LANSING – A coalition of consumer and civil rights groups, which hopes to tighten rules for the pre-payday loan industry in Michigan, began efforts on Wednesday to collect signatures to bring the issue to the attention of voters in November.

Michigan for fair lendingthe organization, based in Grand Rapids, is leading a voting initiative that would limit the maximum commission and interest rate that a payday loan lender can charge in Michigan at 36 percent annually. This measure will also allow the Attorney General to prosecute creditors who exceed this limit.


Payday loans are common short-term loans with high interest rates according to the Bureau of Consumer Protection the next day of payment of wages to the borrower.

Michigan Law allows the payer to charge a commission and interest of up to 15 percent of the first $ 100, 14 percent of the second $ 100, 13 percent of the third $ 100, 12 percent of the fourth $ 100, and 11 percent of the fifth and sixth $ 100.

This means that those who borrow $ 100 can be charged up to $ 15 if they repay the loan within two weeks. In this case, the annual interest rate – a measure of how much the loan will cost the borrower a year – is 391 percent, almost 10 times higher than in Michigan for the proposed limit of 36 percent.

Coalition members say the vote will limit predatory lending and help borrowers who are trapped in debt due to high interest rates and a lack of government control over lending practices.

“While the industry marks its pre-payday loans as a quick fix, these loans take away a person’s financial capabilities and put him in a worse position than when they started,” said Ted Fiennes, executive director of Habitat for Humanity in Michigan on Wednesday. press conference.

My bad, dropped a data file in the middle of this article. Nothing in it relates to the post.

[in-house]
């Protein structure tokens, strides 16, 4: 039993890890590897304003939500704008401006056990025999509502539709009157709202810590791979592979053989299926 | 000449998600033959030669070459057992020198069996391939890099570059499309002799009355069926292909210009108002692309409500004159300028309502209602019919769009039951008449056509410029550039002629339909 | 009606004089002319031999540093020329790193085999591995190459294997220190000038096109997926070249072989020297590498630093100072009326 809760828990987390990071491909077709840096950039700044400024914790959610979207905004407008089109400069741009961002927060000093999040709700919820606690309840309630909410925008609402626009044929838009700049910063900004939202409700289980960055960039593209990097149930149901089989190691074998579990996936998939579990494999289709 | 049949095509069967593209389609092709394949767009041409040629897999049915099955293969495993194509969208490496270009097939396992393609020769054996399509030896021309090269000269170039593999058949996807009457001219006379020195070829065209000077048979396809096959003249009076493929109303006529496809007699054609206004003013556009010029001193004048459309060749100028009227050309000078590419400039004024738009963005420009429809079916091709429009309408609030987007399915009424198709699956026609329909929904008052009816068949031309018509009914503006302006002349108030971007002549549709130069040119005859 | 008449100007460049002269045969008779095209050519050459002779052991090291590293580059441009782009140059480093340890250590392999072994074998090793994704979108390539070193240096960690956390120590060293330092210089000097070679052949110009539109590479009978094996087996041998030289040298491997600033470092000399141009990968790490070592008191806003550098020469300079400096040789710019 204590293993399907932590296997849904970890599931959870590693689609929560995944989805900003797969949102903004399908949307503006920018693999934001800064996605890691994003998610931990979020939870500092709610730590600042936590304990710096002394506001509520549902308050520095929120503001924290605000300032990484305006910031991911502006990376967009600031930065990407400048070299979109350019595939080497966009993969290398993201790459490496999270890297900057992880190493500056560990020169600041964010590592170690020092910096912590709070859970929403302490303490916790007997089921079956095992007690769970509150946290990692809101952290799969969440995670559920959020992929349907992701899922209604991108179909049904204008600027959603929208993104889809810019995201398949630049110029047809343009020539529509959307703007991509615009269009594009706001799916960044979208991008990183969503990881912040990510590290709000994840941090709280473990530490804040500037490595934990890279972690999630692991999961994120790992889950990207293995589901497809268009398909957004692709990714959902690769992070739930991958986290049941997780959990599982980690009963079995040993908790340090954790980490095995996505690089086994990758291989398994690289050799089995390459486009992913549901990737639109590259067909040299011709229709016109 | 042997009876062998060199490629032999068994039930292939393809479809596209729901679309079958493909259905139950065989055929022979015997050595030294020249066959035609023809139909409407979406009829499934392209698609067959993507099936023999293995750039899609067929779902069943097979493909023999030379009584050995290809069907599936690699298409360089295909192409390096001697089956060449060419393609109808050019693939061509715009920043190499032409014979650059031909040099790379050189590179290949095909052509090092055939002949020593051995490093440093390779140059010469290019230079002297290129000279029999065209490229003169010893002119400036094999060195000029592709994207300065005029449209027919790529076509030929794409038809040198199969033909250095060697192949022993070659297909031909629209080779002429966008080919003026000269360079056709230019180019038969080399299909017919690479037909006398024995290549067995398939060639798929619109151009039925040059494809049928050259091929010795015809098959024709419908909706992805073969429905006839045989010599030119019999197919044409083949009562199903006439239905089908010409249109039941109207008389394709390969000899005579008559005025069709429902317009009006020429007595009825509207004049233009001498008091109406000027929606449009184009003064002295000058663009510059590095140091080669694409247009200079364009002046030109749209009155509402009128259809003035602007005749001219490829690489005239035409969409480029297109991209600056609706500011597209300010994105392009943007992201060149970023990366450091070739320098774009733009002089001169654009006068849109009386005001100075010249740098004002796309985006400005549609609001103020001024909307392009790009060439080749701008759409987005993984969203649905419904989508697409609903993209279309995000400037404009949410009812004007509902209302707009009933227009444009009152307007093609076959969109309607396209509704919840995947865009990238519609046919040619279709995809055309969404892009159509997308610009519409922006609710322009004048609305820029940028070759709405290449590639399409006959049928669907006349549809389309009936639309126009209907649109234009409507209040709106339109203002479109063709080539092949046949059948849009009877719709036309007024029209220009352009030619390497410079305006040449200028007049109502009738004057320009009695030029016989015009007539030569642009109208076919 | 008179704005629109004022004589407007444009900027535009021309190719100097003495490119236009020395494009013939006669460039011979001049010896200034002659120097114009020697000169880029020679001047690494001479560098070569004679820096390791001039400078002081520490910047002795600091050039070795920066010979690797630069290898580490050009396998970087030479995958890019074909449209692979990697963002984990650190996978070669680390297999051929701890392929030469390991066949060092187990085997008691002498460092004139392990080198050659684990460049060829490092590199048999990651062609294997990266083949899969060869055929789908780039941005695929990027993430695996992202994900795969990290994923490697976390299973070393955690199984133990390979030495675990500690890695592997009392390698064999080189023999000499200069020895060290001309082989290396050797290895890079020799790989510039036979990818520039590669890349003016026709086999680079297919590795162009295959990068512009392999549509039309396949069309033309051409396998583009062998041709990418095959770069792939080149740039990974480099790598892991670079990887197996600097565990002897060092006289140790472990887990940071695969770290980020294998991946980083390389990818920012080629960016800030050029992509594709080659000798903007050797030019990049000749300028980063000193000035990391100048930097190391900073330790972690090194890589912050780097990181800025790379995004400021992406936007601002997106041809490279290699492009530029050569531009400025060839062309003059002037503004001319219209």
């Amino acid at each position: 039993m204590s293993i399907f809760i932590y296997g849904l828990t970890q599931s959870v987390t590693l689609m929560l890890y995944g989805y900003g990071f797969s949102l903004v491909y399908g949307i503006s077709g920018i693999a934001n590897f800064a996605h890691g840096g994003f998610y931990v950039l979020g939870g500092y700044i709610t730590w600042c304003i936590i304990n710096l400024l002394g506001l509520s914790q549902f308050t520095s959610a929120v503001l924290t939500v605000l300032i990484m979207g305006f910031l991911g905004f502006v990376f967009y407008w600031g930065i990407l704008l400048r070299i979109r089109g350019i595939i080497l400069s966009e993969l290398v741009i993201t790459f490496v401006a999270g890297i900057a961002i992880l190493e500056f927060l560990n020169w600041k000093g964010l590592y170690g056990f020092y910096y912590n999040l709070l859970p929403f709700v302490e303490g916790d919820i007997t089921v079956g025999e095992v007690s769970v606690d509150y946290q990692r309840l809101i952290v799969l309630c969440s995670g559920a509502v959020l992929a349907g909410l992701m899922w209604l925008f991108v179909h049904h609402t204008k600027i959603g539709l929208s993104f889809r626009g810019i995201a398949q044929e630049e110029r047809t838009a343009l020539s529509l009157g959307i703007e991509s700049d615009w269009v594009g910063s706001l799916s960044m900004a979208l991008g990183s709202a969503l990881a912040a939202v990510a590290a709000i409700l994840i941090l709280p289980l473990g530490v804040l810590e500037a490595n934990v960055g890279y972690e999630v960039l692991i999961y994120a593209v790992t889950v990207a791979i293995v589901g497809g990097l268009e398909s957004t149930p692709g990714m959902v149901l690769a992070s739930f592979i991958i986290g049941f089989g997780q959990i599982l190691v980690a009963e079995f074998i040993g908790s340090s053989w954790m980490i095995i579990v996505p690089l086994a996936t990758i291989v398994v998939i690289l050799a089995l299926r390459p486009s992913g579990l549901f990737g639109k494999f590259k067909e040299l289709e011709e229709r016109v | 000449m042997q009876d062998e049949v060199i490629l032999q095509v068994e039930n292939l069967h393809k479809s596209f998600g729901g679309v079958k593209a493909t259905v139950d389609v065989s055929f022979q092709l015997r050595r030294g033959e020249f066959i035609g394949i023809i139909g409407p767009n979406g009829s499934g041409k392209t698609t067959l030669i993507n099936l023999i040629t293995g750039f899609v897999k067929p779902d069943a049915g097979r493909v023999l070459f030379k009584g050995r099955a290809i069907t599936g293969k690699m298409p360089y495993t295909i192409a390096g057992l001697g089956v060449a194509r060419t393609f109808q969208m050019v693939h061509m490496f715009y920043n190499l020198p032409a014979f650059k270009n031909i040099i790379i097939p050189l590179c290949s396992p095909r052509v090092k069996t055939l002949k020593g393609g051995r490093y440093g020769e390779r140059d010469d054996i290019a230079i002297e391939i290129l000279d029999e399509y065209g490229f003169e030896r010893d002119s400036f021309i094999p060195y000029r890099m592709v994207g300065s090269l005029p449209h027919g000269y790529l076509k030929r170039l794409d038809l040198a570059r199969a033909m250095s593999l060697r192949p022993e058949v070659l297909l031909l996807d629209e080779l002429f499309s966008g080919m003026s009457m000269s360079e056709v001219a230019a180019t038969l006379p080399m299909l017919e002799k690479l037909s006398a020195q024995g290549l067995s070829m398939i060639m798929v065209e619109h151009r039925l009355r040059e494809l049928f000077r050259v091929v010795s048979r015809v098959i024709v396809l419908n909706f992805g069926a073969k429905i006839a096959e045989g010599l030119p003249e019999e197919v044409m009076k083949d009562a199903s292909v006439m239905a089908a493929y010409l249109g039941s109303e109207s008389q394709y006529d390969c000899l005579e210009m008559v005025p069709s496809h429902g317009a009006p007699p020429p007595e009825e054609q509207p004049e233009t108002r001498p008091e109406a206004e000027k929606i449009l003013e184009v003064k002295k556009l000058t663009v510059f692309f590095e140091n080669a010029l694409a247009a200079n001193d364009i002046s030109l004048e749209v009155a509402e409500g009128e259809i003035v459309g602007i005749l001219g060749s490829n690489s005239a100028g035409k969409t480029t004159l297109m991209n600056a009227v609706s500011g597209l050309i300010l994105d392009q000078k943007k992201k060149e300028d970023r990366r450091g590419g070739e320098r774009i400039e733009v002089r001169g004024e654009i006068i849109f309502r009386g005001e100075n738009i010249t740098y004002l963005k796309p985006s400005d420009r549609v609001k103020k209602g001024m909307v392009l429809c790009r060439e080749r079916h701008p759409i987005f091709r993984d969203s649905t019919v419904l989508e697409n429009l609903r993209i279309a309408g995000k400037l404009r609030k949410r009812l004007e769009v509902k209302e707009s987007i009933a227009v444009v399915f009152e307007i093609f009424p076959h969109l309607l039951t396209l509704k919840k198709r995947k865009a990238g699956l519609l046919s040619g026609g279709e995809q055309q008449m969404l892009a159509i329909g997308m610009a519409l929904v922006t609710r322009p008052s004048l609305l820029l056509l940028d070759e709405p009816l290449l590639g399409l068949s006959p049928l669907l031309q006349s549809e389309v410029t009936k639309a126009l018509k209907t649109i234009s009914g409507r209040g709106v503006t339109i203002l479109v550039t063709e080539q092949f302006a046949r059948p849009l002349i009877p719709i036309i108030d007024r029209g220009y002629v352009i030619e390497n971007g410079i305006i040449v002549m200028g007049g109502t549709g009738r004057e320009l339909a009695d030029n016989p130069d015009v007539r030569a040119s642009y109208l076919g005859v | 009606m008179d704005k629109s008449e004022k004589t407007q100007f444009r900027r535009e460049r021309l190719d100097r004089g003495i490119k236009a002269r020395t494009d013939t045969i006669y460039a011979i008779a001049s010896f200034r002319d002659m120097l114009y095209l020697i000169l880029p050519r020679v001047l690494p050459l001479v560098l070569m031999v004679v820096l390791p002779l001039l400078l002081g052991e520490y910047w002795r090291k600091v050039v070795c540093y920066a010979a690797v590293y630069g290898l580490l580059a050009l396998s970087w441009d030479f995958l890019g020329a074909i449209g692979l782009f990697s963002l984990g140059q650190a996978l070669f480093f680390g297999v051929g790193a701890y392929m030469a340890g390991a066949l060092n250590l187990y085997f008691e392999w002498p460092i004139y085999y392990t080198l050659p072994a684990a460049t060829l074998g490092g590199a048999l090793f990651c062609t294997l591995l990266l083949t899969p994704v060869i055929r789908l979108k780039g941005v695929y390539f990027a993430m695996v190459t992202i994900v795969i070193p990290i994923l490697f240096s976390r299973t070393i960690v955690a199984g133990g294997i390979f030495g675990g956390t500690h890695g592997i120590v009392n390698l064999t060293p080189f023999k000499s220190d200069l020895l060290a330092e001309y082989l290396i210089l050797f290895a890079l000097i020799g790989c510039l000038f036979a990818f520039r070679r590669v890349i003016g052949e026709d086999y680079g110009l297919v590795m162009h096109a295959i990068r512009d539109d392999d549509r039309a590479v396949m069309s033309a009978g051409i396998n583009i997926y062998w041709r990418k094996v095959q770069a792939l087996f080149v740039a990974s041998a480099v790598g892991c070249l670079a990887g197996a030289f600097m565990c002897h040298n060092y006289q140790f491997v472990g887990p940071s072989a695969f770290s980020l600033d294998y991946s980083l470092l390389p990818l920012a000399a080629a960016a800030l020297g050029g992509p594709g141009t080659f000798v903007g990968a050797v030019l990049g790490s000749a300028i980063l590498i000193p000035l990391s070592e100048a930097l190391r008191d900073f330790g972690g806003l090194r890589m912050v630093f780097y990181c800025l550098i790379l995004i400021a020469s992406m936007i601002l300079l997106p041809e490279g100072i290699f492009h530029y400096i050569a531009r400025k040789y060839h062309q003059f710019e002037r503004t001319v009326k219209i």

Legislation aimed at limiting interest rates on payday loans has stalled in the Michigan legislature in recent years, Jessica EkMudi, political director of the Michigan Economic Development Coalition member coalition, told a news conference on Wednesday.

Senate Finance Committee Chairman Jim Runestad, R-White Lake, whose committee would have heard such legislation if it had reached the Senate, said he believes the maximum interest rate should be lowered, but he is not sure how much.

“It seems like someone who pays almost 400 percent a year is wrong,” Runestad told Bridge Michigan on Wednesday. “I believe that taking 400 percent a year is usury. It’s like a broom. “

Opponents of such initiatives across the country have expressed concern that the measure would force legitimate creditors to abandon business and cut off lifelines for borrowers in need of short-term cash.

“I am concerned that limiting interest rates on short-term loans in general will deprive access to emergency funds for the most vulnerable Americans,” said Diego Sualaga, an analyst at the CATO Institute, a libertarian think tank. hearings in Congress in April 2019. “Setting limits on loans in small dollars today risks leaving vulnerable families at the mercy of family members or unscrupulous suppliers or otherwise forcing them to do without necessities.”